Over the past 15 years I have explored relationships between photography as object, image and event, through installation, performance, and in academic research and writing. I received an interdisciplinary PhD in Anthropology and Visual Art from University of Victoria, Canada (2010).

Photography and liveliness

My visual research into contested territories of parks and protected areas in North America explores the affective force and materiality of photography.

In my theorization of photography, I ask, how are photographs not only fixed as images or objects, but lively, entangled and emergent events? I pose this question within communities that engage parks, for example, through the art projects Finding Aid and Portable Camera Obscura in Waterton Lakes National Park. Together, using simple camera forms and archival photographs, we follow fleeting moments and shifting visualities to account for the fundamental impermanence of life.

A photo of Trudi Lynn Smith (taken by Lynette Hiebert) showing Smith working with a group to perfectly re-locate an archival photograph and position the Portable Camera Obscura on that spot.

In recent writing I explore the ethical and political implications of focusing on the event over the fixed image in colonial photography. For example I recently published The Anthropology of Historical Photography in a Protected Area: Life and death in Waterton Lakes National Park, Alberta (2014), in the journal Anthropologica (56) 117-153. In this paper, I break down colonial photographs through attempts at re-enactment to reveal their connection to life and death, injustices and inequality. In connected artworks I create new composited forms.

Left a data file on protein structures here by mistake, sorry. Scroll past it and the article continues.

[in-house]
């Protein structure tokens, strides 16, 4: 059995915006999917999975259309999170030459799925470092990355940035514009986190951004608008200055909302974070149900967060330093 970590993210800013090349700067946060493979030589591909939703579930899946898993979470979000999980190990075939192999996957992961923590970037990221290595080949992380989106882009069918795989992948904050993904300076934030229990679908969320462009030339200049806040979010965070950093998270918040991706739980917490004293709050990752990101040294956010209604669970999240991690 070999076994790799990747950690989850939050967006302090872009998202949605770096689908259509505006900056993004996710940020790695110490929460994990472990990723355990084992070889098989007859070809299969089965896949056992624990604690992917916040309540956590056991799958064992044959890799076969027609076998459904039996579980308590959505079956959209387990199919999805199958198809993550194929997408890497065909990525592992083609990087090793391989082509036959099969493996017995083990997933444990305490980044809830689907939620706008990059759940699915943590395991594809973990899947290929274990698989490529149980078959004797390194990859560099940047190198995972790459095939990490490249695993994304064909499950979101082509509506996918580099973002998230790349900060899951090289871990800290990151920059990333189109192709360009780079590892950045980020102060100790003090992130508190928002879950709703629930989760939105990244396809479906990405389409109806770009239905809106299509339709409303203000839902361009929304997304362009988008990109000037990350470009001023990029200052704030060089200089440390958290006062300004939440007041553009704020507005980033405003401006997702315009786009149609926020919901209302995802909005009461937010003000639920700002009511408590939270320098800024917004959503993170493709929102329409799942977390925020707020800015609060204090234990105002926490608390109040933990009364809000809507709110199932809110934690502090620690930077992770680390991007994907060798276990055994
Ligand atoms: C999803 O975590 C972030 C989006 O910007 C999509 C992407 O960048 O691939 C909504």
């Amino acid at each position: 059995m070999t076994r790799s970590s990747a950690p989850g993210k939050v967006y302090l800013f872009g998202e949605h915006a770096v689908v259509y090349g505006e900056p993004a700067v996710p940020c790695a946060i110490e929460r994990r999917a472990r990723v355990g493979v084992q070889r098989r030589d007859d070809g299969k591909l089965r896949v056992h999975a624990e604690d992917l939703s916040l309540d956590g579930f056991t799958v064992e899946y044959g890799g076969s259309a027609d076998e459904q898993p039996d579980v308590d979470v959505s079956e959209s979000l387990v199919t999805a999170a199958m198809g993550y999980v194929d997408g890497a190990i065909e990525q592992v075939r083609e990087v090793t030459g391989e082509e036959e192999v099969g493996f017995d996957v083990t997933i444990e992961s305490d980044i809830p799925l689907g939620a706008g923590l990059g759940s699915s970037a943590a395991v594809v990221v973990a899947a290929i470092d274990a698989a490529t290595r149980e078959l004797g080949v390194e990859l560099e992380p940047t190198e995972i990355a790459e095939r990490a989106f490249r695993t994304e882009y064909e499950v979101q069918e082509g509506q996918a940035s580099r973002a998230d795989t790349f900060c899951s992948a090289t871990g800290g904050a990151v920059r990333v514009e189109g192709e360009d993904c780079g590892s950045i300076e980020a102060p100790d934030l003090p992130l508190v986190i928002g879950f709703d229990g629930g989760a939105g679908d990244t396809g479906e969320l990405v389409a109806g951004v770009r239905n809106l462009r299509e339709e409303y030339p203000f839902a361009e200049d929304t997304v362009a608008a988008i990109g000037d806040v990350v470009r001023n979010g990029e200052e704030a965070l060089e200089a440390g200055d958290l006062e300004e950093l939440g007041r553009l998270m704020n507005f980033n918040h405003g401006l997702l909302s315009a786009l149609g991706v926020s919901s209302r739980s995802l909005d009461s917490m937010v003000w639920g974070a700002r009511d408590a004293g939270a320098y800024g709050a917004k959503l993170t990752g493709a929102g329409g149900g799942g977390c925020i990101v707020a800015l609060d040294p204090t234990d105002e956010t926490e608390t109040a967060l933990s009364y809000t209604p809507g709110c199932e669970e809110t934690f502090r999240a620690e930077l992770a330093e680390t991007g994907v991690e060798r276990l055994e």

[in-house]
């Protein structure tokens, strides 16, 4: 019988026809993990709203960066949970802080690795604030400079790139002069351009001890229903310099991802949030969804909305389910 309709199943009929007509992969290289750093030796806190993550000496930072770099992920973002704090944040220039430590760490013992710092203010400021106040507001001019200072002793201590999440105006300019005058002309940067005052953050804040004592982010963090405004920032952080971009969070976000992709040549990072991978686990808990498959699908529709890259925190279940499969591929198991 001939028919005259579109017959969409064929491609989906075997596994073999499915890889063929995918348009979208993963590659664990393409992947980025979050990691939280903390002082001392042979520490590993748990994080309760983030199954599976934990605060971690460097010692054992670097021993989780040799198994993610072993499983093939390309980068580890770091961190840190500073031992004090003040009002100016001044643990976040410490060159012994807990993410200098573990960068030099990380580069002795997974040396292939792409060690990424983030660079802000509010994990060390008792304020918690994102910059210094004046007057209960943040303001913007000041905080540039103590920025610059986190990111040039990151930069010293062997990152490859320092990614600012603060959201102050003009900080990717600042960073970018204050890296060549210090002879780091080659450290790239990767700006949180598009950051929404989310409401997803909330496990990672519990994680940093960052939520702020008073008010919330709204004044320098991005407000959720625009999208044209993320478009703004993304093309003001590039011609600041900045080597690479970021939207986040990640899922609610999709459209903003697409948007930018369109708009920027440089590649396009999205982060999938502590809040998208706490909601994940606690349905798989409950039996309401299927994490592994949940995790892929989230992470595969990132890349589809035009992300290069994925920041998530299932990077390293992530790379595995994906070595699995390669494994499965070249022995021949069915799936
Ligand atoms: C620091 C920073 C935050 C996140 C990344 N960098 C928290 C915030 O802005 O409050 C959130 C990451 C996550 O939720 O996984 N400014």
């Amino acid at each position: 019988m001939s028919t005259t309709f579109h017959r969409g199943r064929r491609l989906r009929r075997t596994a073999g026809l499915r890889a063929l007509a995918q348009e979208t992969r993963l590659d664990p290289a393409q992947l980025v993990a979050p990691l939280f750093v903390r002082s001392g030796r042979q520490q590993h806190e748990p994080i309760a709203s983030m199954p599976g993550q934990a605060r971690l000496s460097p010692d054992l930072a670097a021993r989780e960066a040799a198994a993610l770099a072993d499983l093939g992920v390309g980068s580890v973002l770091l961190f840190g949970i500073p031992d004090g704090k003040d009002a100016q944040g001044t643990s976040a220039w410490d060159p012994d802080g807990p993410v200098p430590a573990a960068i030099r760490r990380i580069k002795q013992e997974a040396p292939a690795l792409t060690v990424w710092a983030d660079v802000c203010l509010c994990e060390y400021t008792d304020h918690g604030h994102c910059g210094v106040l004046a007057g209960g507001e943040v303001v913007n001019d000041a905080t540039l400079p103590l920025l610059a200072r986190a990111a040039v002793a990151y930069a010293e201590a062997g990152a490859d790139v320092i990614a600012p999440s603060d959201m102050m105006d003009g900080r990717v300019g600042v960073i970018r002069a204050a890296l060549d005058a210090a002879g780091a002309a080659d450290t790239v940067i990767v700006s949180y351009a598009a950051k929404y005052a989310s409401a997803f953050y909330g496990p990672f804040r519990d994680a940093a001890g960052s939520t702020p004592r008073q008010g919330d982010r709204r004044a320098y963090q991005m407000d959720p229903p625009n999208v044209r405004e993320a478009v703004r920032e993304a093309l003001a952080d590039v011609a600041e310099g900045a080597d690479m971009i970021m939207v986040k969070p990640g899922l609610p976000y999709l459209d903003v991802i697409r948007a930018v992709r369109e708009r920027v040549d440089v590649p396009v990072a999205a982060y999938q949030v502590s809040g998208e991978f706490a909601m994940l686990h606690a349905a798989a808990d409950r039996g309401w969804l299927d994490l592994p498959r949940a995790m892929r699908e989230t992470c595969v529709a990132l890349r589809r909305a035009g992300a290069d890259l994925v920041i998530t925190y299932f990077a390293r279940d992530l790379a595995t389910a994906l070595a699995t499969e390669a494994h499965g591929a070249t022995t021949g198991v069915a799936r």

Some of my research and site-specific interventions are archived on trudilynnsmith.blogspot.ca

Art/anthropology intersections

I am interested in bringing together the methods of art practice and social research in my writing, presentations and artworks, for example I explore the connections between the two in my current research project Residue, and in publications such as Repeat Photography as Method in Visual Anthropology published in the journal Visual Anthropology.

I am a founding member of the curatorial collective Ethnographic Terminalia, an experimental project that since 2009, has curated exhibitions in North American cities, working with over 150 artists and anthropologists to demonstrate how contemporary artists, anthropologists, and institutions are engaging with anthropology, ethnographic methods, and art. Beyond the gallery, we’re committed to post disciplinary projects: pushing the boundaries of anthropology and art through experimental installations, events and publications.

While much of my work is situated in events and installations outside of galleries, my exhibitions include Finding Aid at The Southern Alberta Art Gallery, Portable Camera Obscura at the Crane Arts (USA), Conduit (with Jamie Drouin) at Open Space Gallery; Fieldnotes at the Nanaimo Art Gallery. My place specific works have been installed/engaged with in (selected): Waterton Lakes National Park (CAN), City of Rocks Natural Preserve (USA); Yellowstone NP (USA); Capitol Reef National Park (field station) (USA); Santa Cruz Island (USA).

I’m interested in connections between feminist art practice and the studio and since 2011 I’ve worked with artist Lynda Gammon to make a series of interventions — an artist book, an academic publication, a large format camera and events, called 562 Fisgard.

I currently teach in the School of Environmental Studies at UVic and am the Artist-in-Residence at Making Culture Lab, SFU.

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